If he had the flu, pushing his body to exhaustion and dehydrating wasn’t the smart thing to do. He’d go home, get a couple of days’ rest and rehydrate, and then he’d be back to his normal routine feeling better than ever. It was nothing but a little setback. Life couldn’t be all highs without any lows. Just like the hills that were currently kicking his ass. His feet and legs felt like lead, and he knew he wasn’t going to have the strength to pedal up the next hill. But he tried anyway. The fog was thickening, and the loss of his hearing made him disoriented. He kept pedaling. His Garmin screen was fogged over, or maybe his vision was blurry, but he knew his heart was pounding too fast—too hard—and then he felt the pop in his chest.

Pain like nothing he’d ever experienced exploded through his body and then everything went numb and cold. Brett got a quick glimpse of the truck coming up behind him in his mirror, but he didn’t feel the impact as metal met flesh and carbon fiber. He was already dead. 1 THERE WAS the kind of cold that had nothing to do with the weather—the kind that seeped into the soul and bones and rested there. A cold that began from the inside and penetrated places that might never be warm again. My name is J.J. Graves, and I was no stranger to the cold. As a doctor, I knew that shivering was the body’s attempt to try to stay warm. But I’d stopped shivering hours ago and lethargy had set in.

I’d thought the lethargy would mean sleep, but I’d only been able to stare at the clock on the bedside table, the red numbers clicking the minutes, and then eventually, hours. I tried to focus on my body. It was a good way to pass the time and think about things other than the reality that was suffocating me. I knew what depression felt like—I’d been there before—and it was all about pushing through from one moment and into the next. I’d thought those days were long past, but boy, had I been wrong. It had been almost forty-eight hours since the life I thought Jack and I were starting to build had crumbled around us. We’d been through so much in our lives—obstacles so horrendous I was surprised either of us was still alive today. I’d made it through neglect from my parents during childhood, and I’d watched Jack fight for his life when he’d been shot on the job. I’d gone through the grief and anger of my parents’ driving their car over a cliff and committing suicide, and I’d watched a man I thought I might spend my life with gunned down in cold blood. I’d been strangled nearly to death, and I’d watched as my father came back from the dead, as bold as he pleased, so he could complicate my future as much as he’d complicated my past.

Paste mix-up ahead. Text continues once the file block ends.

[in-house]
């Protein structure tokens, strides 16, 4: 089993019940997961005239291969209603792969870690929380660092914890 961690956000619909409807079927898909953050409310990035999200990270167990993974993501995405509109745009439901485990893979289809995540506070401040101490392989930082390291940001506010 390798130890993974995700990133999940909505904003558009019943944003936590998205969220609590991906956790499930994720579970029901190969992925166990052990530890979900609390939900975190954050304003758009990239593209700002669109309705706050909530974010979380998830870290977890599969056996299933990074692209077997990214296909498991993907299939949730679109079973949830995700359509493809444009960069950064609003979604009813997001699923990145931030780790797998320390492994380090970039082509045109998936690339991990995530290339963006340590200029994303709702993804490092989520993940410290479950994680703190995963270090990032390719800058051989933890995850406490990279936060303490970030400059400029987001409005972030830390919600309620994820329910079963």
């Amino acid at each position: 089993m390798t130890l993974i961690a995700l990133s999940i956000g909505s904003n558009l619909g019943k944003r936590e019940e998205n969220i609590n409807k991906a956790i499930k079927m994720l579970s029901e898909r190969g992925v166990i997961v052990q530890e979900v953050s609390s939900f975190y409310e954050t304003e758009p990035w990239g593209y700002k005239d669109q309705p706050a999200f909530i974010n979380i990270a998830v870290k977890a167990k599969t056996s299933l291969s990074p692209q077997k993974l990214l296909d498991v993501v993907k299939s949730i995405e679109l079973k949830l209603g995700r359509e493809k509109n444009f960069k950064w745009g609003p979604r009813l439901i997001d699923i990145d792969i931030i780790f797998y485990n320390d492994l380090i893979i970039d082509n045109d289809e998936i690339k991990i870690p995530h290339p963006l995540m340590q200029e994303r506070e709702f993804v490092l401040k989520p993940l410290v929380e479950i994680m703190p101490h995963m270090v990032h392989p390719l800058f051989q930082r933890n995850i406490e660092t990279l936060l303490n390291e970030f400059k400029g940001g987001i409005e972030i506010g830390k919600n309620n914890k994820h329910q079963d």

Jack and I had both lost friends along the way. But through it all, we’d always had each other. We’d always clung to each other. But not this time…this time our house of cards had toppled over something that I’d never thought possible. Wasn’t it always the small things that somehow became big things? I trusted Jack with my life. I trusted him with my secrets. But he couldn’t say the same about me. Maybe he’d never trusted me at all. That was the question I was asking myself now. Was everything we had a lie? Had I given Jack my all while he still held a part of himself back from me? I’d known about the shame in Jack’s past—about the child he’d conceived with a woman who thought she and the baby would be better off with another man.